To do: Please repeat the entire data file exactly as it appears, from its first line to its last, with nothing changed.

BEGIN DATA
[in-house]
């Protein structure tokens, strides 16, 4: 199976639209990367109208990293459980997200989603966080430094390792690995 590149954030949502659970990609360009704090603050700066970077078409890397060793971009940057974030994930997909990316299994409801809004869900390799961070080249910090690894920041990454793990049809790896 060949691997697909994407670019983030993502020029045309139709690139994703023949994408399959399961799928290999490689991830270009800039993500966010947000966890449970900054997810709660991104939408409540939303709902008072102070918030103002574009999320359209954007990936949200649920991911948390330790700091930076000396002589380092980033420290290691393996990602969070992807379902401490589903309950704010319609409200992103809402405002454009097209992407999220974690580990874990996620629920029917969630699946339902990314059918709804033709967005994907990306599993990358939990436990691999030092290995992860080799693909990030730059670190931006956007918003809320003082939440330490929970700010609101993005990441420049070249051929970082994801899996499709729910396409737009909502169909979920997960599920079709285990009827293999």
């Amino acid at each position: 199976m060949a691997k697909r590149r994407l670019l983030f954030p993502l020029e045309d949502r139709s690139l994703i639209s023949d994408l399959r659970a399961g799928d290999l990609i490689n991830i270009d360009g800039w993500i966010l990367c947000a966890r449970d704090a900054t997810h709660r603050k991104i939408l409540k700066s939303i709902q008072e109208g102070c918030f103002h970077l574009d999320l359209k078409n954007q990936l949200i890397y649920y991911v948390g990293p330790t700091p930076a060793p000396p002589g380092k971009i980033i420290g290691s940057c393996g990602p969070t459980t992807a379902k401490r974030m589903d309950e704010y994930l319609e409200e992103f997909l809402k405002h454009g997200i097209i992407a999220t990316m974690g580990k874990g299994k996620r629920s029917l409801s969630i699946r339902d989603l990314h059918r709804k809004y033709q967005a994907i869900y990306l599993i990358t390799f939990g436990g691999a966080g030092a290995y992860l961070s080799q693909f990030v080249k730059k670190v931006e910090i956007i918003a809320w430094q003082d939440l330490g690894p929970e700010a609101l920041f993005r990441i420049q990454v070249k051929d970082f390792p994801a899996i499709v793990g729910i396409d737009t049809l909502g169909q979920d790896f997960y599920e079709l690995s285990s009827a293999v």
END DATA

[in-house]
């Protein structure tokens, strides 16, 4: 199976639209990367109208990293459980997200989603966080430094390792690995 590149954030949502659970990609360009704090603050700066970077078409890397060793971009940057974030994930997909990316299994409801809004869900390799961070080249910090690894920041990454793990049809790896 060949691997697909994407670019983030993502020029045309139709690139994703023949994408399959399961799928290999490689991830270009800039993500966010947000966890449970900054997810709660991104939408409540939303709902008072102070918030103002574009999320359209954007990936949200649920991911948390330790700091930076000396002589380092980033420290290691393996990602969070992807379902401490589903309950704010319609409200992103809402405002454009097209992407999220974690580990874990996620629920029917969630699946339902990314059918709804033709967005994907990306599993990358939990436990691999030092290995992860080799693909990030730059670190931006956007918003809320003082939440330490929970700010609101993005990441420049070249051929970082994801899996499709729910396409737009909502169909979920997960599920079709285990009827293999």
């Amino acid at each position: 199976m060949a691997k697909r590149r994407l670019l983030f954030p993502l020029e045309d949502r139709s690139l994703i639209s023949d994408l399959r659970a399961g799928d290999l990609i490689n991830i270009d360009g800039w993500i966010l990367c947000a966890r449970d704090a900054t997810h709660r603050k991104i939408l409540k700066s939303i709902q008072e109208g102070c918030f103002h970077l574009d999320l359209k078409n954007q990936l949200i890397y649920y991911v948390g990293p330790t700091p930076a060793p000396p002589g380092k971009i980033i420290g290691s940057c393996g990602p969070t459980t992807a379902k401490r974030m589903d309950e704010y994930l319609e409200e992103f997909l809402k405002h454009g997200i097209i992407a999220t990316m974690g580990k874990g299994k996620r629920s029917l409801s969630i699946r339902d989603l990314h059918r709804k809004y033709q967005a994907i869900y990306l599993i990358t390799f939990g436990g691999a966080g030092a290995y992860l961070s080799q693909f990030v080249k730059k670190v931006e910090i956007i918003a809320w430094q003082d939440l330490g690894p929970e700010a609101l920041f993005r990441i420049q990454v070249k051929d970082f390792p994801a899996i499709v793990g729910i396409d737009t049809l909502g169909q979920d790896f997960y599920e079709l690995s285990s009827a293999v």